One of Mumbai’s lucrative businesses is supplying drinking water to buildings through water tankers. The water is drawn from natural underground wells in and around the city.
In my early years at work, someone suggested to my Nana that he bid for the contract of supplying water to the Oil and Natural Gas Commission (ONGC), a Fortune 500 Company owned by the government of India. ONGC operated its oil and gas rigs off the Mumbai shore and they needed a constant supply of potable water. Without much thought, he bid for the contract and won it. (My Nana often took business decisions impulsively. Luckily for him, most worked out profitably.)
This one though was a disastrous decision. ONGC was a tough client and the unorganised private owners of the wells that supplied us the water were very unpredictable and unprofessional. We were squeezed from both sides. What added to the pain was that our tankers had to move in and out of the Mumbai docks since our ONGC delivery station was located at Victoria Docks inside the Mumbai docks. That involved dealing with the Mumbai Port Trust which was another tricky matter.
In the first few days after we began supplying water, I went along with one of my tankers to unload it at the ONGC station.
At the delivery point, a strict-looking ONGC inspector with a thick moustache climbed on top of the tanker to check if our tanker was full. I can’t remember what happened that had led to me to exclaim, “Yaar, what are you looking for? We have a full tank.”
“Yaar” is a very casual and informal greeting exchanged between Indian youth. It is almost never used in a formal business relationship. So, when the Inspector heard me use that word, he was incensed. He began screaming and shouting and said, “Who the hell do you think you are – you bloody water supplier – to call me “yaar”?”
So there I was, all of eighteen, trembling with fear about what I had done. I later explained my mistake and apologised to my Nana, but he just smiled and said, “It doesn’t matter.” To me, he is a living god and the best example I can think of, of someone who has perfected the art of forgiving and forgetting.
After that incident, that person made life incredibly difficult for my Nana and me. No amount of apologies seemed to make a difference to him. He would just not cooperate with us and doing business with ONGC became extremely difficult. This was the typical style of an Indian government officer who enjoyed taking businessmen to task by bullying them. Of course, I realised I had been wrong too, but I felt this man was taking the matter too far.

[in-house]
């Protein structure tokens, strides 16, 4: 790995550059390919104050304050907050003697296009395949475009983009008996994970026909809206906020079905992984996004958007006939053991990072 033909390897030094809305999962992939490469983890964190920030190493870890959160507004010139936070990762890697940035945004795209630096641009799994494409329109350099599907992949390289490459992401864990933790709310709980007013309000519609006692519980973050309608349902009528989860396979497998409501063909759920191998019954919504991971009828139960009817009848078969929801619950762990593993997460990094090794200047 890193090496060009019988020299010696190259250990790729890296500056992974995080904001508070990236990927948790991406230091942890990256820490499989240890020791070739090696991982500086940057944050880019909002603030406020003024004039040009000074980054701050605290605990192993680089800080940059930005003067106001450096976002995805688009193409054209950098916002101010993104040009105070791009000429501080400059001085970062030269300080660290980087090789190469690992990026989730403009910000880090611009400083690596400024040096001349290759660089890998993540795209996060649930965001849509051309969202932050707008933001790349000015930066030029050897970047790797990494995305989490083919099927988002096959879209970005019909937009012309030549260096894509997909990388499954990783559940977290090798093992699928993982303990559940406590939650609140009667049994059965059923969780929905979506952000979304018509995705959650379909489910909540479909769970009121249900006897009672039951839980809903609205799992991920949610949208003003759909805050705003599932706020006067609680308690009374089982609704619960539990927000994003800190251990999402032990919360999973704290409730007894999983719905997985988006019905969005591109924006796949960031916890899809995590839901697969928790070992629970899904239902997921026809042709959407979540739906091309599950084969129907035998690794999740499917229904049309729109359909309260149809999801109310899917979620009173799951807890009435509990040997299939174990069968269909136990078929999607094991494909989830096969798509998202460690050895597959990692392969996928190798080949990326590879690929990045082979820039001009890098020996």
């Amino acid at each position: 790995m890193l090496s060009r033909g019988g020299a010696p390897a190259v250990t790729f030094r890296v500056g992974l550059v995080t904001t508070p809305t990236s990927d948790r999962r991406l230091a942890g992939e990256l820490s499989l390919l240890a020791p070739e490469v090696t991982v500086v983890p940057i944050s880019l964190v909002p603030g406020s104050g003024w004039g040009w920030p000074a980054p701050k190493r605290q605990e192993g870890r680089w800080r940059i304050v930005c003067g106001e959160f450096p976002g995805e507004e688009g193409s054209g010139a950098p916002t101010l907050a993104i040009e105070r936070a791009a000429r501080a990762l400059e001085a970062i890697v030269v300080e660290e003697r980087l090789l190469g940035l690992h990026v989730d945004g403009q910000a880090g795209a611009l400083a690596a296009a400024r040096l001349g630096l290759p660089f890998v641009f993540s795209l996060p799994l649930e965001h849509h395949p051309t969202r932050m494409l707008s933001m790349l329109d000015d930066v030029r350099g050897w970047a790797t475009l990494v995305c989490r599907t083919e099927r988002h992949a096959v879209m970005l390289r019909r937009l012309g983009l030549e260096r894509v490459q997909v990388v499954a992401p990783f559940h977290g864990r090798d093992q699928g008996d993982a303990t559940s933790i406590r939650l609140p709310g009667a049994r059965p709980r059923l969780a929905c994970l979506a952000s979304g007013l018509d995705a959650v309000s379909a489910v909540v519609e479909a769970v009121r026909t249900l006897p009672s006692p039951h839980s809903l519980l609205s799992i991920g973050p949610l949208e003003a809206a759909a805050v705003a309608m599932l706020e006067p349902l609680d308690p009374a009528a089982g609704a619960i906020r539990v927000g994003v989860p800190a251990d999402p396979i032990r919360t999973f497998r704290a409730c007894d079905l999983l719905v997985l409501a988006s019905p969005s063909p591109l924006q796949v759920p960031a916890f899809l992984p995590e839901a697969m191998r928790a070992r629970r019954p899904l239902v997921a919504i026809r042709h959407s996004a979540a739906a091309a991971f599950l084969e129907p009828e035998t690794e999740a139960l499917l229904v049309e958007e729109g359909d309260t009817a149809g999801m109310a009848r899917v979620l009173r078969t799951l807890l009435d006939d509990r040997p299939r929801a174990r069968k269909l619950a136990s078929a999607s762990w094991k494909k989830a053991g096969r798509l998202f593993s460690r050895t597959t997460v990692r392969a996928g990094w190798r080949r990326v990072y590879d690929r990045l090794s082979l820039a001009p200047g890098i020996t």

Internally, I was feeling wretched and told my mother about this incident in a passing conversation. What I didn’t know was that my mother was friends with the Shashi Ruia family (of ESSAR fame) and that she was in touch with them. Shashi Ruia, the billionaire founder of the ESSAR business group in India had interests in oil, energy, and shipping.
Most of the ESSAR Offshore Supply Vessels (OSVs) were servicing ONGC rigs at that time, and ESSAR was one of ONGC’s biggest offshore partners. The water we would unload at the ONGC receiving station was directly fed into ESSAR vessels docked at the station.
A few days later, my mother called me and said, “Alok, I have spoken to my friend, and she has asked you to call Shashi Uncle and explain your problem to him. Be honest and ask him for advice.” I was very nervous but gathered up the courage to call up Mr Shashi Ruia and arrange to meet him in his massive, elegant office at Nariman Point. I was trembling when I explained to him what had happened.
Mr Shashi Ruia laughed for a long time after hearing my tale.
He deeply empathised with me and was stunned by my business drive and enthusiasm. He then picked up his landline phone and said something to his operator in Tamil. I heard the name of my ONGC Inspector in that conversation, but was not sure what the context was. Later, I learned that the Ruia family had lived for a long time in Chennai and all of them spoke fluent Tamil.
A few minutes later, the phone rang. Mr Ruia picked up the receiver and said, “Hello, Inspector saab?”
The voice on the other side replied, “Yes, who is this?”
Mr Ruia said, “This is Shashi Ruia of ESSAR.” I could hear the dead silence at the other end.
Then the voice said, “Sir, what can I do for you? What made you call me?”
Mr Ruia then said, “Arre yaar, I have this bacchha (kid) in front of me, and he tells me that you didn’t like being called ‘yaar’ by him and you are punishing him for his mistake. Please let him be, yaar.” Mr Ruia made it a point to call the inspector “yaar” many times.
You can imagine what happened after that. The ONGC officer became reasonable with us and began to treat me well.
Excerpted with permission from Why I Stopped Wearing My Socks, Alok Kejriwal, Westland Books.